Books: Wells, Wells, Wells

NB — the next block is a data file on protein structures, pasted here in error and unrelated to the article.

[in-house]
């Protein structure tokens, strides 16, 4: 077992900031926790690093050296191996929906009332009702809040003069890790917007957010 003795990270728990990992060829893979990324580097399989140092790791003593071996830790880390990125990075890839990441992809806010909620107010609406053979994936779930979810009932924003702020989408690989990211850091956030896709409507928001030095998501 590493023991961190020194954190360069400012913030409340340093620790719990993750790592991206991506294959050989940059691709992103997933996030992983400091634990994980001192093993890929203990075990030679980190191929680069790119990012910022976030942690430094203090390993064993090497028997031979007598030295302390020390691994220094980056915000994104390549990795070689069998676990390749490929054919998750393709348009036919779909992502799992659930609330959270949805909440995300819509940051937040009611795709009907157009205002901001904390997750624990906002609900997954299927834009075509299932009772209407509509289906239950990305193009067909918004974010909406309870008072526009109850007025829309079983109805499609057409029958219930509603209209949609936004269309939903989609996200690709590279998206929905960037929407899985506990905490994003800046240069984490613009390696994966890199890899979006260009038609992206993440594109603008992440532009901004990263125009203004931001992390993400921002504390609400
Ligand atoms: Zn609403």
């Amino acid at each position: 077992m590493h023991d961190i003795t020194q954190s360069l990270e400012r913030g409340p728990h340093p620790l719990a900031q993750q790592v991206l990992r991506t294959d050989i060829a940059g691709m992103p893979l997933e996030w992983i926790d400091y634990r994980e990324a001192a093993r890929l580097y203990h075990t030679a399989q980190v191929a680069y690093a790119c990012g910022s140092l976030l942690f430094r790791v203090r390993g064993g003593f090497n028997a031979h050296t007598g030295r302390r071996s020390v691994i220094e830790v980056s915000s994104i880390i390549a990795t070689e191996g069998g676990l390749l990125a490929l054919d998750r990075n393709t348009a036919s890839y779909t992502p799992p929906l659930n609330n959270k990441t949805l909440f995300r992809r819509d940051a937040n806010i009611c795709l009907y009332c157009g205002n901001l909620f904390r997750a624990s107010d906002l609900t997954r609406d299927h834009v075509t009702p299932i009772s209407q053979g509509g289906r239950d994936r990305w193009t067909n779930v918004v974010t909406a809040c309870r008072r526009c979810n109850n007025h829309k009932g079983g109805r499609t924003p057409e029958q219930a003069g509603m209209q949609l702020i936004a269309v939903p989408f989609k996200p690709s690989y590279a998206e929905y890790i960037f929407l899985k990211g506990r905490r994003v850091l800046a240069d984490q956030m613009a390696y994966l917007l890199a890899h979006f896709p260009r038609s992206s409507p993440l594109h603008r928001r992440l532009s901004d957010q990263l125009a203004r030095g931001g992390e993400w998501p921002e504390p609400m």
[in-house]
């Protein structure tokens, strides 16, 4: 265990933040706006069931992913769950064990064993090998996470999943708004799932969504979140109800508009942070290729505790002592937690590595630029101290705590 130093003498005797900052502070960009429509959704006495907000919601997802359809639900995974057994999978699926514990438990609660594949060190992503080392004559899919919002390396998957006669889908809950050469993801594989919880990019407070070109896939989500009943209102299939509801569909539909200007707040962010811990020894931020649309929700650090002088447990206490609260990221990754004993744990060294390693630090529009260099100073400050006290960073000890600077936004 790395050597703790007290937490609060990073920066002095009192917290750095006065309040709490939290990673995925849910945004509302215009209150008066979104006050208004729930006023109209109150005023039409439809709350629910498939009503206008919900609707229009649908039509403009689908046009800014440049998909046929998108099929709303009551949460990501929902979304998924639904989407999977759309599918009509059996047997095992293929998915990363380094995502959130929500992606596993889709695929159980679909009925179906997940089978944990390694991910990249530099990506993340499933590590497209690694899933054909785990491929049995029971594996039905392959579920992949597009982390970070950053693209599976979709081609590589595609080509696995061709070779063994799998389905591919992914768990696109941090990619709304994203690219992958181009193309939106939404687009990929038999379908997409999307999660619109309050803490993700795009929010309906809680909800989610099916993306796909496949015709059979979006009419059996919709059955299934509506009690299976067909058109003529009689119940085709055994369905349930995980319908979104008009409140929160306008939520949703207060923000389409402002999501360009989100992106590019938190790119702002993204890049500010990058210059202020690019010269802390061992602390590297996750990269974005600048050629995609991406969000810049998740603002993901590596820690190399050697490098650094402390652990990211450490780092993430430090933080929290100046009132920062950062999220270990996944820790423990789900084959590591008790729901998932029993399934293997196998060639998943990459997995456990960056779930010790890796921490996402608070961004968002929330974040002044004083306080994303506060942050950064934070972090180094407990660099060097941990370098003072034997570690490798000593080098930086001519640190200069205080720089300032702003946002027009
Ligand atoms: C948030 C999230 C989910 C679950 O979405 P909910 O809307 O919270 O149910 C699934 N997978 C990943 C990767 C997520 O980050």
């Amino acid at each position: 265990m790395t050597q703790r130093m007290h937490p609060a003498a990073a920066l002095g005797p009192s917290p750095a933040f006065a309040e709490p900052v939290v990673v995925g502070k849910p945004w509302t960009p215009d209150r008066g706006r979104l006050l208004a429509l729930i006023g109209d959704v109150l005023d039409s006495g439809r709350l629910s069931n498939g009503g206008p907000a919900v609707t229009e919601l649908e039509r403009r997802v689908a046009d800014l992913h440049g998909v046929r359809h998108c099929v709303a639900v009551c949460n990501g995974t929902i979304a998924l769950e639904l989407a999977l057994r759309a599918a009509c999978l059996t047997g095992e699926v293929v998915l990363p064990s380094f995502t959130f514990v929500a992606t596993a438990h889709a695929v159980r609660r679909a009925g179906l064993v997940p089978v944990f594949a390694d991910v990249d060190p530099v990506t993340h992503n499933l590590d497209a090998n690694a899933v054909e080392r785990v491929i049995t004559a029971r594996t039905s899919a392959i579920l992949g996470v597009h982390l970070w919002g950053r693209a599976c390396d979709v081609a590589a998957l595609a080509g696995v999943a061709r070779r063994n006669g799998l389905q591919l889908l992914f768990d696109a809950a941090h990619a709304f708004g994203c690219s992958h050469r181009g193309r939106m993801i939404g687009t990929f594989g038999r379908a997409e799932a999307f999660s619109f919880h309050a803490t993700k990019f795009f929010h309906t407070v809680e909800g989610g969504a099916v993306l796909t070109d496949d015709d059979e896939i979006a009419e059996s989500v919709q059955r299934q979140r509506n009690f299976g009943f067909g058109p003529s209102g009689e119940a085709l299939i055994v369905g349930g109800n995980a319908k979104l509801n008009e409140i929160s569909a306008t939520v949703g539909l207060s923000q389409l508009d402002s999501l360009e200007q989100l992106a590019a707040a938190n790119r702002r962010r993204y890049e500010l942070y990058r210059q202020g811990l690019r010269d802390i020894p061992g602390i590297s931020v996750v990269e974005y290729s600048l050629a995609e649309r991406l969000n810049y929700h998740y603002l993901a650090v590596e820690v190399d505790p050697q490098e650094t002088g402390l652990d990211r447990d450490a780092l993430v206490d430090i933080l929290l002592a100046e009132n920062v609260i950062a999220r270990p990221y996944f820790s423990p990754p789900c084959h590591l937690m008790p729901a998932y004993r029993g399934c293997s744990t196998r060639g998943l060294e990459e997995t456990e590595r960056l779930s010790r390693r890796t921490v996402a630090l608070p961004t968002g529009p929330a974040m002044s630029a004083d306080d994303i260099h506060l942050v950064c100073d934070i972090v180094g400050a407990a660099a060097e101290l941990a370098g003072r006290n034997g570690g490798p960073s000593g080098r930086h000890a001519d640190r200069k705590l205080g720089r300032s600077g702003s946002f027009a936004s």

Mr. H. G. Wells has felt the necessity for a new approach to his rostrum, an impressive, unpoliced approach that will at once command unusual attention and leave him freer than ever to expatiate upon the human spectacle. In The Outline of History he had to deal dutifully with many matters of transient and undisputed consequence. Moreover, history is but the gradient leading up to Mr. Wells' deepest concern, the future of mankind after its scientific emancipation. In his pseudo-scientific novels, several of which he laid in that far future, he felt the cramp of plot and character relations. So while...

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